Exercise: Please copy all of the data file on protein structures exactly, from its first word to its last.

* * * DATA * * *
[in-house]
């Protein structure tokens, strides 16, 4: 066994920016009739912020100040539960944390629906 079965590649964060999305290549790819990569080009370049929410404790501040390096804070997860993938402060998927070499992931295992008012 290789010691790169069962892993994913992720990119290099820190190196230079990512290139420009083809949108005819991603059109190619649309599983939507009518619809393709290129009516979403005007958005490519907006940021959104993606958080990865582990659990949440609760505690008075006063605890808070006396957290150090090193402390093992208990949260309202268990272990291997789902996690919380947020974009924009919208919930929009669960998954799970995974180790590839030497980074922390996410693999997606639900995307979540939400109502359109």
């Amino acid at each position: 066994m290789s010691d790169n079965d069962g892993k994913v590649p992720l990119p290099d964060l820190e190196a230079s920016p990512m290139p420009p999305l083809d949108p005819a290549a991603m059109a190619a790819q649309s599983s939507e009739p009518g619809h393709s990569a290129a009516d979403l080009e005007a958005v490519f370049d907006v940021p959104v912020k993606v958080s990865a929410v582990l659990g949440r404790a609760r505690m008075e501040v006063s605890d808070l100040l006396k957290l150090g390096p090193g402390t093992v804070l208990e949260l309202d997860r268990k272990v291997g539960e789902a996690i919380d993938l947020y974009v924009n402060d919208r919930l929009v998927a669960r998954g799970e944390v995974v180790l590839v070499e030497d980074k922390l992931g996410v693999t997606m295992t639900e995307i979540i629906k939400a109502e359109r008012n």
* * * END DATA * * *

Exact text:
[in-house]
């Protein structure tokens, strides 16, 4: 066994920016009739912020100040539960944390629906 079965590649964060999305290549790819990569080009370049929410404790501040390096804070997860993938402060998927070499992931295992008012 290789010691790169069962892993994913992720990119290099820190190196230079990512290139420009083809949108005819991603059109190619649309599983939507009518619809393709290129009516979403005007958005490519907006940021959104993606958080990865582990659990949440609760505690008075006063605890808070006396957290150090090193402390093992208990949260309202268990272990291997789902996690919380947020974009924009919208919930929009669960998954799970995974180790590839030497980074922390996410693999997606639900995307979540939400109502359109």
């Amino acid at each position: 066994m290789s010691d790169n079965d069962g892993k994913v590649p992720l990119p290099d964060l820190e190196a230079s920016p990512m290139p420009p999305l083809d949108p005819a290549a991603m059109a190619a790819q649309s599983s939507e009739p009518g619809h393709s990569a290129a009516d979403l080009e005007a958005v490519f370049d907006v940021p959104v912020k993606v958080s990865a929410v582990l659990g949440r404790a609760r505690m008075e501040v006063s605890d808070l100040l006396k957290l150090g390096p090193g402390t093992v804070l208990e949260l309202d997860r268990k272990v291997g539960e789902a996690i919380d993938l947020y974009v924009n402060d919208r919930l929009v998927a669960r998954g799970e944390v995974v180790l590839v070499e030497d980074k922390l992931g996410v693999t997606m295992t639900e995307i979540i629906k939400a109502e359109r008012n």